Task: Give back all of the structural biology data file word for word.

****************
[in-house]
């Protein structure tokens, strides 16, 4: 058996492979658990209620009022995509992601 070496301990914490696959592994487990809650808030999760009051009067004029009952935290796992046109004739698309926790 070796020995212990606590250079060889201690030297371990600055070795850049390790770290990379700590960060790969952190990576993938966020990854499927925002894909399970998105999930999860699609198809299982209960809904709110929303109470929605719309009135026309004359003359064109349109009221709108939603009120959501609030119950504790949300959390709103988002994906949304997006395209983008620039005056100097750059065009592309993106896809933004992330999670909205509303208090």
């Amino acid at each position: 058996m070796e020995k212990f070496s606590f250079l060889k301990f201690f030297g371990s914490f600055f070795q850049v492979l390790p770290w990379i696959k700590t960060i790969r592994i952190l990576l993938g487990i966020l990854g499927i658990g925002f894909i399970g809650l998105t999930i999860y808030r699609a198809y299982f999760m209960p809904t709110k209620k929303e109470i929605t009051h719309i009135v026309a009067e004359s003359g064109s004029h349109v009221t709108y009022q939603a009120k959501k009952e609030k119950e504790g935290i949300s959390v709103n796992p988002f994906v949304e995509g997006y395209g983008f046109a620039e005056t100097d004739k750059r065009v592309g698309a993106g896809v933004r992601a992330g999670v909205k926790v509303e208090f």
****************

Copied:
[in-house]
């Protein structure tokens, strides 16, 4: 058996492979658990209620009022995509992601 070496301990914490696959592994487990809650808030999760009051009067004029009952935290796992046109004739698309926790 070796020995212990606590250079060889201690030297371990600055070795850049390790770290990379700590960060790969952190990576993938966020990854499927925002894909399970998105999930999860699609198809299982209960809904709110929303109470929605719309009135026309004359003359064109349109009221709108939603009120959501609030119950504790949300959390709103988002994906949304997006395209983008620039005056100097750059065009592309993106896809933004992330999670909205509303208090």
């Amino acid at each position: 058996m070796e020995k212990f070496s606590f250079l060889k301990f201690f030297g371990s914490f600055f070795q850049v492979l390790p770290w990379i696959k700590t960060i790969r592994i952190l990576l993938g487990i966020l990854g499927i658990g925002f894909i399970g809650l998105t999930i999860y808030r699609a198809y299982f999760m209960p809904t709110k209620k929303e109470i929605t009051h719309i009135v026309a009067e004359s003359g064109s004029h349109v009221t709108y009022q939603a009120k959501k009952e609030k119950e504790g935290i949300s959390v709103n796992p988002f994906v949304e995509g997006y395209g983008f046109a620039e005056t100097d004739k750059r065009v592309g698309a993106g896809v933004r992601a992330g999670v909205k926790v509303e208090f």